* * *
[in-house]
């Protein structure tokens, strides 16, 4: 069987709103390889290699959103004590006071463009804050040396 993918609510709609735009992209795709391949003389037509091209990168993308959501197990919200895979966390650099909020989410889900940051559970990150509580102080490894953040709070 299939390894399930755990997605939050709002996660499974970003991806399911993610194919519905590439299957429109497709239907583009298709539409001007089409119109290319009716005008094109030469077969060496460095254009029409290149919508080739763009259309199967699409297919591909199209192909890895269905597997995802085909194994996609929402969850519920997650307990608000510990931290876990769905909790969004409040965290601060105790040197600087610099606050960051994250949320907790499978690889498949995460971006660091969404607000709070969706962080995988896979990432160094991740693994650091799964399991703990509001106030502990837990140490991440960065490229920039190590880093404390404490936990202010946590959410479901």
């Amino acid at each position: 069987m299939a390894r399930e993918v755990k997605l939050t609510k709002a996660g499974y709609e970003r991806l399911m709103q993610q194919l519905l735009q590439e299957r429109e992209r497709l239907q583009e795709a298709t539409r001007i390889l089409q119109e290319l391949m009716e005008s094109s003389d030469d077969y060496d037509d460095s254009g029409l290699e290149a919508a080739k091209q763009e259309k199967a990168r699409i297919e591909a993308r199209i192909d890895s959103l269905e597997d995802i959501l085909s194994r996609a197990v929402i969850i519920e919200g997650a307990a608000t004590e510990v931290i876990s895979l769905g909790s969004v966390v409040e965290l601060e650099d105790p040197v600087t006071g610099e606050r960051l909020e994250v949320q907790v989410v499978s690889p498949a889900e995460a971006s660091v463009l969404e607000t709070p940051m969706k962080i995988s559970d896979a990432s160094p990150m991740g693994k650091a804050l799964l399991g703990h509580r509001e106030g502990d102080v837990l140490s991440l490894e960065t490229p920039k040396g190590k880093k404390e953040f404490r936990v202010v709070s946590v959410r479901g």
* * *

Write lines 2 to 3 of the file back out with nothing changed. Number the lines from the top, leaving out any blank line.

């Protein structure tokens, strides 16, 4: 069987709103390889290699959103004590006071463009804050040396 993918609510709609735009992209795709391949003389037509091209990168993308959501197990919200895979966390650099909020989410889900940051559970990150509580102080490894953040709070 299939390894399930755990997605939050709002996660499974970003991806399911993610194919519905590439299957429109497709239907583009298709539409001007089409119109290319009716005008094109030469077969060496460095254009029409290149919508080739763009259309199967699409297919591909199209192909890895269905597997995802085909194994996609929402969850519920997650307990608000510990931290876990769905909790969004409040965290601060105790040197600087610099606050960051994250949320907790499978690889498949995460971006660091969404607000709070969706962080995988896979990432160094991740693994650091799964399991703990509001106030502990837990140490991440960065490229920039190590880093404390404490936990202010946590959410479901």
């Amino acid at each position: 069987m299939a390894r399930e993918v755990k997605l939050t609510k709002a996660g499974y709609e970003r991806l399911m709103q993610q194919l519905l735009q590439e299957r429109e992209r497709l239907q583009e795709a298709t539409r001007i390889l089409q119109e290319l391949m009716e005008s094109s003389d030469d077969y060496d037509d460095s254009g029409l290699e290149a919508a080739k091209q763009e259309k199967a990168r699409i297919e591909a993308r199209i192909d890895s959103l269905e597997d995802i959501l085909s194994r996609a197990v929402i969850i519920e919200g997650a307990a608000t004590e510990v931290i876990s895979l769905g909790s969004v966390v409040e965290l601060e650099d105790p040197v600087t006071g610099e606050r960051l909020e994250v949320q907790v989410v499978s690889p498949a889900e995460a971006s660091v463009l969404e607000t709070p940051m969706k962080i995988s559970d896979a990432s160094p990150m991740g693994k650091a804050l799964l399991g703990h509580r509001e106030g502990d102080v837990l140490s991440l490894e960065t490229p920039k040396g190590k880093k404390e953040f404490r936990v202010v709070s946590v959410r479901g």